Witchfinders: A Seventeenth-Century English Tragedy
By spring 1645, two years of civil war had exacted a dreadful toll upon England. People lived in terror as disease and poverty spread, and the nation grew ever more politically divided. In a remote corner of Essex, two obscure gentlemen, Matthew Hopkins and John Stearne, exploited the anxiety and lawlessness of the time and initiated a brutal campaign to drive out the presumed evil in their midst. Touring Suffolk and East Anglia on horseback, they detected demons and idolators everywhere. Through torture, they extracted from terrified prisoners confessions of consorting with Satan and demonic spirits.
Acclaimed historian Malcolm Gaskill retells the chilling story of the most savage witch-hunt in English history. By the autumn of 1647 at least 250 people--mostly women--had been captured, interrogated, and hauled before the courts. More than a hundred were hanged, causing Hopkins to be dubbed "Witchfinder General" by critics and admirers alike. Though their campaign was never legally sanctioned, they garnered the popular support of local gentry, clergy, and villagers. While Witchfinders tells of a unique and tragic historical moment fueled by religious fervor, today it serves as a reminder of the power of fear and fanaticism to fuel ordinary people's willingness to demonize others.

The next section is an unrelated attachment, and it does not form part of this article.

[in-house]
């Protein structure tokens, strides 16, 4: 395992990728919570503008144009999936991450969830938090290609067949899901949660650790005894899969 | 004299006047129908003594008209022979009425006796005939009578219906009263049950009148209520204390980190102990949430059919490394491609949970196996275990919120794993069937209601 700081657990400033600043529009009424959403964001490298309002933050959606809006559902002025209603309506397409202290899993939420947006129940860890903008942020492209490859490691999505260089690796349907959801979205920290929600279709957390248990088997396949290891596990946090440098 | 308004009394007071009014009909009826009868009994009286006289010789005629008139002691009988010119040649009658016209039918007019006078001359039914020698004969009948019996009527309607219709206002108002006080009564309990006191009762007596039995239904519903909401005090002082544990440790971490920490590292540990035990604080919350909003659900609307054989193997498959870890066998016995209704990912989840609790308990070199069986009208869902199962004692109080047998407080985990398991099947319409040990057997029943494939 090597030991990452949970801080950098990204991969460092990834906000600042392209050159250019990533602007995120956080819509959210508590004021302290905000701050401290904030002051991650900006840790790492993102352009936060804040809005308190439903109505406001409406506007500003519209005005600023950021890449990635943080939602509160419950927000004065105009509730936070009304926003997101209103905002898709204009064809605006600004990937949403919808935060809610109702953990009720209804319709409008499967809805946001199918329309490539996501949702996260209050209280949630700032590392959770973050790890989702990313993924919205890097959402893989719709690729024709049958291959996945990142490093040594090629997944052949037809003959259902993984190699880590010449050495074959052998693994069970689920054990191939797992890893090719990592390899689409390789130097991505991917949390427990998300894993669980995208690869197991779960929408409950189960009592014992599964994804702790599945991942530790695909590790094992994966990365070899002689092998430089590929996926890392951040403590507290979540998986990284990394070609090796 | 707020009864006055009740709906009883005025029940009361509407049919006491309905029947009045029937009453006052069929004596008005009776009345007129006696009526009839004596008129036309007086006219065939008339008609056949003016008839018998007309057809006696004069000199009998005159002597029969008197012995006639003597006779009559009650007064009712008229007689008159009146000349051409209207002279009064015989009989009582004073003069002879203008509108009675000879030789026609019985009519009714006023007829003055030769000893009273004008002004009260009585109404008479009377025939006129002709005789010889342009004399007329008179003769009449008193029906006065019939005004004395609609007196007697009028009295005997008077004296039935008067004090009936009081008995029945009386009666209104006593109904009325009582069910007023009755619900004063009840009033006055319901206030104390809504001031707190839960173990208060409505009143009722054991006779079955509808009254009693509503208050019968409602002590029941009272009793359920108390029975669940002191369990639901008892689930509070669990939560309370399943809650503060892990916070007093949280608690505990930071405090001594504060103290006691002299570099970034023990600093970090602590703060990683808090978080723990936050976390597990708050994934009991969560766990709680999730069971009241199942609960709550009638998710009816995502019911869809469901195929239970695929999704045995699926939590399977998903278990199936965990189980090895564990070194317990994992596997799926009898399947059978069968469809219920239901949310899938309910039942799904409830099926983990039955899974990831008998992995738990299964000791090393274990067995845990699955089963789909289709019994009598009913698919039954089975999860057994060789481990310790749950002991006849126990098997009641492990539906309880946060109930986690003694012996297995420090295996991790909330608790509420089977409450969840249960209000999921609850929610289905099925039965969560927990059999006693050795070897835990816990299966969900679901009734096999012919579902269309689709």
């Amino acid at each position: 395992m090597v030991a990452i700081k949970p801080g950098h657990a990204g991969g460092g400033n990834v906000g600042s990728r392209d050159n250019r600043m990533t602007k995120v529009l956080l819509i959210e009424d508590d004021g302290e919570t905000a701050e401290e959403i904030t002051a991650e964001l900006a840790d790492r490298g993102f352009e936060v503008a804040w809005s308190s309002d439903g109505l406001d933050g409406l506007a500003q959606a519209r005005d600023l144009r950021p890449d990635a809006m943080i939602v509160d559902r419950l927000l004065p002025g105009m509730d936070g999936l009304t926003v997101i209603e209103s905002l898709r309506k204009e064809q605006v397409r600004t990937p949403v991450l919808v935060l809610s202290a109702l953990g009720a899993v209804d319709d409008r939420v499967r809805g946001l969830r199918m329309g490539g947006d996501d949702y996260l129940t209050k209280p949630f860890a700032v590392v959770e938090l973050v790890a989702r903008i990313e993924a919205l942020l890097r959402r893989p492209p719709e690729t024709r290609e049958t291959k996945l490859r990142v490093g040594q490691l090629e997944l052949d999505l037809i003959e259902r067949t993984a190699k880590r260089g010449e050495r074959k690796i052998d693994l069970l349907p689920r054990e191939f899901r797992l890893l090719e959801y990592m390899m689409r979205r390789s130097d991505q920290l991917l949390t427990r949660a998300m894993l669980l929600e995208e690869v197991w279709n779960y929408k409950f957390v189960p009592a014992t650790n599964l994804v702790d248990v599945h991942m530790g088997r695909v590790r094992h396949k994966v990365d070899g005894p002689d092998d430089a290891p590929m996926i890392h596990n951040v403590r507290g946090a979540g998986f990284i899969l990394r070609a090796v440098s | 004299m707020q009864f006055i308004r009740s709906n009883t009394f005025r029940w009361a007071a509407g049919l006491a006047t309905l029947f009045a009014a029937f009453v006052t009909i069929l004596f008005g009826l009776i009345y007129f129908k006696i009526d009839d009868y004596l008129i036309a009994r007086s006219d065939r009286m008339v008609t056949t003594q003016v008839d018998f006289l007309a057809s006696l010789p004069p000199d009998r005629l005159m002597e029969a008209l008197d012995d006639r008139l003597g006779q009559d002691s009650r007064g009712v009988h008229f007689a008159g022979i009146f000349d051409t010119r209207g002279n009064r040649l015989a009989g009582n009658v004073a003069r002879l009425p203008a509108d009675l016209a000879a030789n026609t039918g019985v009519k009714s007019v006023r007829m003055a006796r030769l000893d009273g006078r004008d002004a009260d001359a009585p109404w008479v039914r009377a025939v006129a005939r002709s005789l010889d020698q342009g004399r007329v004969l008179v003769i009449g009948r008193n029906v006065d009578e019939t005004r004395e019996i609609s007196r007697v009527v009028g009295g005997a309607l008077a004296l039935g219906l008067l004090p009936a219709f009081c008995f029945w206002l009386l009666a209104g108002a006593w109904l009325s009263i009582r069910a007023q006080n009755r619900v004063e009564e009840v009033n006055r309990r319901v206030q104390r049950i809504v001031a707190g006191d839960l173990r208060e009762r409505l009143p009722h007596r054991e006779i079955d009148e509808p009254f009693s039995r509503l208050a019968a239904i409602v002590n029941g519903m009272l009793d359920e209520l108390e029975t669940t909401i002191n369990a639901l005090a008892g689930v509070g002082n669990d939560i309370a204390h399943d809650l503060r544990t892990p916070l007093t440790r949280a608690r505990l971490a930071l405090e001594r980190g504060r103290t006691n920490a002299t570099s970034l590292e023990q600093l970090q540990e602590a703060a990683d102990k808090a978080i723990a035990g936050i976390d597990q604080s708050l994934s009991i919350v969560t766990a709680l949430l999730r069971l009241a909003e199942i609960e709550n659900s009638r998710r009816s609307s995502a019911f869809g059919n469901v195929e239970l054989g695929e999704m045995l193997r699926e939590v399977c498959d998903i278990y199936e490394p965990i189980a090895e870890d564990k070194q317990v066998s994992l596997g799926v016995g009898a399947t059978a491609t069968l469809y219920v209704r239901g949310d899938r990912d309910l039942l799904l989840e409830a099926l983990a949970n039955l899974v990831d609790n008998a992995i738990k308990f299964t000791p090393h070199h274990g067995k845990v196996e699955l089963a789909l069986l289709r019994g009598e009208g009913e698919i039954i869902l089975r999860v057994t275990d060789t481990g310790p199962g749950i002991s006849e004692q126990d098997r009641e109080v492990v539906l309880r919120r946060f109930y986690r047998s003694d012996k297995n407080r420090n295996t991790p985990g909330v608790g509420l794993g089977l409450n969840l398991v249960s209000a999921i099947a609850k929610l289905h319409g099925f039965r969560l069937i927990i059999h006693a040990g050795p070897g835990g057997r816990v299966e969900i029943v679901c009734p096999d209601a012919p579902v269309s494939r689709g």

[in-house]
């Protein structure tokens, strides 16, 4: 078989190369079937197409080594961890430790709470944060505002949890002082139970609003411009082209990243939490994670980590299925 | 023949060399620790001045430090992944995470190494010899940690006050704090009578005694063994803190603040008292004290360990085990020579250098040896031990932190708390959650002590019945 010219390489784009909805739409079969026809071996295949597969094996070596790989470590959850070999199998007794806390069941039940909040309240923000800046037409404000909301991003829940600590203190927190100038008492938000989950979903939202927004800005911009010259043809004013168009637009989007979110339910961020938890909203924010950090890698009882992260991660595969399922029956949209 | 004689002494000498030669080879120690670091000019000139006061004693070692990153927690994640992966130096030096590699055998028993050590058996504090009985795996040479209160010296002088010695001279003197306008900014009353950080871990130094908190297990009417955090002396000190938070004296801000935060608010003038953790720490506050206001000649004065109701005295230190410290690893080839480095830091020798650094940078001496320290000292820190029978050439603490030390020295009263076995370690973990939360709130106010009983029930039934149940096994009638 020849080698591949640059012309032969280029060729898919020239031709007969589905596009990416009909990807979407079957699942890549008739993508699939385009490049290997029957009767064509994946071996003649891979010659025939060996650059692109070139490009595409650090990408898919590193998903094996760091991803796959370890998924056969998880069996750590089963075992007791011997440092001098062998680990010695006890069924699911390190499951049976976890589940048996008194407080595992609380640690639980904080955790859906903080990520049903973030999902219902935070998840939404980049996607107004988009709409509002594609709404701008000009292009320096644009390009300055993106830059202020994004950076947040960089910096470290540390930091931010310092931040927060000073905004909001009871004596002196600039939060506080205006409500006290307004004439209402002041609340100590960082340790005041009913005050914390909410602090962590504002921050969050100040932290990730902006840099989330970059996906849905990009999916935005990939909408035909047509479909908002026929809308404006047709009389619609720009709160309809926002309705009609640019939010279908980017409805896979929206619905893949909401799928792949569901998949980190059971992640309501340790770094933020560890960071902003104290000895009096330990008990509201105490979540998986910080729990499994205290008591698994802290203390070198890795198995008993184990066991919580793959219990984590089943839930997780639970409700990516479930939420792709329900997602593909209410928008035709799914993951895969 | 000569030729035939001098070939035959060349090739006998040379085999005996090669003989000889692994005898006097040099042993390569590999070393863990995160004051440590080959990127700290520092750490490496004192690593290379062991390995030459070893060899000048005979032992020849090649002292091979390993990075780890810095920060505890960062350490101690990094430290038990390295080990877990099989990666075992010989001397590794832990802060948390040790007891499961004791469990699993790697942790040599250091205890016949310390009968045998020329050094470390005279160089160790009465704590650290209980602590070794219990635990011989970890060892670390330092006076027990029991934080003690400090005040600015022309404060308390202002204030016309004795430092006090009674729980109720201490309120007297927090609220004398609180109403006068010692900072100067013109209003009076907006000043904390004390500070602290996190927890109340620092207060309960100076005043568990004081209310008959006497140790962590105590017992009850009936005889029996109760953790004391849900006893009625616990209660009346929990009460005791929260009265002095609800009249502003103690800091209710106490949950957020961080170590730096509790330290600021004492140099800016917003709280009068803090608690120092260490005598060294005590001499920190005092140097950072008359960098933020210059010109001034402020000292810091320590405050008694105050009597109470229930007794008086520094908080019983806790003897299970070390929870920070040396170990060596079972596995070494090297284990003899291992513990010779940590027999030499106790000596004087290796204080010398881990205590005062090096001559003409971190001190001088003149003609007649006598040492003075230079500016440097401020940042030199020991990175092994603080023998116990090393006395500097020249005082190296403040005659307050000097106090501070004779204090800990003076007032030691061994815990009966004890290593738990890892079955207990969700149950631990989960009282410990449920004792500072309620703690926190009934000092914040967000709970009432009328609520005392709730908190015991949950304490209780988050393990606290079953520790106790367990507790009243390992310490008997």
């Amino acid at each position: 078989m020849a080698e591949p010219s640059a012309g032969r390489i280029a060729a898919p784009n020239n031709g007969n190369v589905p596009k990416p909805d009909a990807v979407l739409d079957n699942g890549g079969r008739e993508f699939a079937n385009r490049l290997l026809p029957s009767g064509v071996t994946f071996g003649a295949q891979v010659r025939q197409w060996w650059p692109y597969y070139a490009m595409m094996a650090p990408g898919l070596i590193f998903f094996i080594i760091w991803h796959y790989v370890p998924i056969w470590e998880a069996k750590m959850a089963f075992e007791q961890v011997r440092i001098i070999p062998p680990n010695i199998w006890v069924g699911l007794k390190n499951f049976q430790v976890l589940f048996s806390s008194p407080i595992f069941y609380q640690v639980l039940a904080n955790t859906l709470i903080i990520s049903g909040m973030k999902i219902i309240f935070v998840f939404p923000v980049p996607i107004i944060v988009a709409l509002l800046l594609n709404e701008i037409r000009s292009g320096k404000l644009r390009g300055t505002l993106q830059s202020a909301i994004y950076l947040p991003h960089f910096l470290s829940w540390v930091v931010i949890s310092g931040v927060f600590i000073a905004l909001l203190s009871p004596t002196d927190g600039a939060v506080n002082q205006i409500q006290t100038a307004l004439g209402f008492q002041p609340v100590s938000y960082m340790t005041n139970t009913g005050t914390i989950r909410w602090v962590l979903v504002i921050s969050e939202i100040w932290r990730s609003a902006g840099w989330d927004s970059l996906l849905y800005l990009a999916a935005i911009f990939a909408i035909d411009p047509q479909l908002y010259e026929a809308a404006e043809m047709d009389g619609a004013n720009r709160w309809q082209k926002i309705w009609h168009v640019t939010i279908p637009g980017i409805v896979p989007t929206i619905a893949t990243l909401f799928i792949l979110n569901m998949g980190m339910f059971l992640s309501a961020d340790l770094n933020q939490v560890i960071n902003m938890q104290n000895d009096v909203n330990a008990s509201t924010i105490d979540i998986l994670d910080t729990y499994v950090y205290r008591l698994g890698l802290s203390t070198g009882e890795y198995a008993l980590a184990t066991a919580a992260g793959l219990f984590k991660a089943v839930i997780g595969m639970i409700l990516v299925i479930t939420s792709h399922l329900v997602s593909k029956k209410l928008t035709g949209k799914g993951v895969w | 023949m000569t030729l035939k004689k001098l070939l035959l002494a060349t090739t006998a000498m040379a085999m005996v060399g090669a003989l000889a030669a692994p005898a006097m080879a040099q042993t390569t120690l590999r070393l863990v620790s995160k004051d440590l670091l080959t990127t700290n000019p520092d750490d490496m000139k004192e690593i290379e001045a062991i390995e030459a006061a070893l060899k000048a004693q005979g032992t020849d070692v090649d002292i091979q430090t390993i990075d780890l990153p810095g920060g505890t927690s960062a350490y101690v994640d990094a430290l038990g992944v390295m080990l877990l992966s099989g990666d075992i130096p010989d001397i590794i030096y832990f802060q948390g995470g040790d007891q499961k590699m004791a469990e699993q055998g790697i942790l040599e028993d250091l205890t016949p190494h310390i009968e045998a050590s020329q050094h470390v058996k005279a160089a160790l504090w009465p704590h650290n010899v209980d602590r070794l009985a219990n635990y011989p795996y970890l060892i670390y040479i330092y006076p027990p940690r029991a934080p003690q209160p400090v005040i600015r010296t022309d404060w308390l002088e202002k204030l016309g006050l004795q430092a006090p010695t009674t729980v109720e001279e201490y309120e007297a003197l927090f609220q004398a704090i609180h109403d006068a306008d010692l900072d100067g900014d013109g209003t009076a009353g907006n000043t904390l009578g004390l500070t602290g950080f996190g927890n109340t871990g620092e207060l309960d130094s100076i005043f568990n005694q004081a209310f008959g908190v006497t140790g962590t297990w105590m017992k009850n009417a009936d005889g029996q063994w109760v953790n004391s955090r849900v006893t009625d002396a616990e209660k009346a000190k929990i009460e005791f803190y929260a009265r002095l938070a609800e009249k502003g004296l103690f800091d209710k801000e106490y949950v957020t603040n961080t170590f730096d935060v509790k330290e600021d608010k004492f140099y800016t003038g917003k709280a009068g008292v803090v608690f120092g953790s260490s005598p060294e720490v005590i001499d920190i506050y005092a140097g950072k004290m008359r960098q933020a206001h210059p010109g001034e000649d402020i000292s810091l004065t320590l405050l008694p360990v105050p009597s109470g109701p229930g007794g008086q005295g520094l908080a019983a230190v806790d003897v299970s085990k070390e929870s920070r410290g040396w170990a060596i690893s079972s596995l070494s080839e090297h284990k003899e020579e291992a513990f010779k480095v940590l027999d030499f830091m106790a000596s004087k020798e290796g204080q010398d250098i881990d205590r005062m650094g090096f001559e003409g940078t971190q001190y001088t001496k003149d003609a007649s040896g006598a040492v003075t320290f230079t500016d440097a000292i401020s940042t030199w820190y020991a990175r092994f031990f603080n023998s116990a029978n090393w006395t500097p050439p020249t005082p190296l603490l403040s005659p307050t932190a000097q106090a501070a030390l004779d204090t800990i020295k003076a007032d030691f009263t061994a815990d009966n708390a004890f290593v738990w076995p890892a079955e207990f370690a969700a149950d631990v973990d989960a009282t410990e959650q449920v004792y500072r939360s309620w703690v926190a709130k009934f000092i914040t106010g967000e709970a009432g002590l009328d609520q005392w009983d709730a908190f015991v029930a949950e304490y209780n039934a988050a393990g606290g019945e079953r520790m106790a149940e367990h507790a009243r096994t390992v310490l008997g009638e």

What people are saying - Write a review
LibraryThing ReviewUser Review - aadyer - LibraryThing
A very interesting premise and certainly one that has not been attempted in recent years. The Witch hunts and persecutions of the 1640s under MAtthew Hopkins have entered local lore in East Anglia and ... Read full review
Witchfinders: a seventeenth-century English tragedyUser Review - Not Available - Book Verdict
Salem, Massachusetts, 1692: discussions of witch hunts generally begin and end then and there. However, as Gaskill, Fellow of Churchill College, Cambridge, reveals, witch hunts are not unique to this ... Read full review
2 Strange Effects
IO The Biter Bit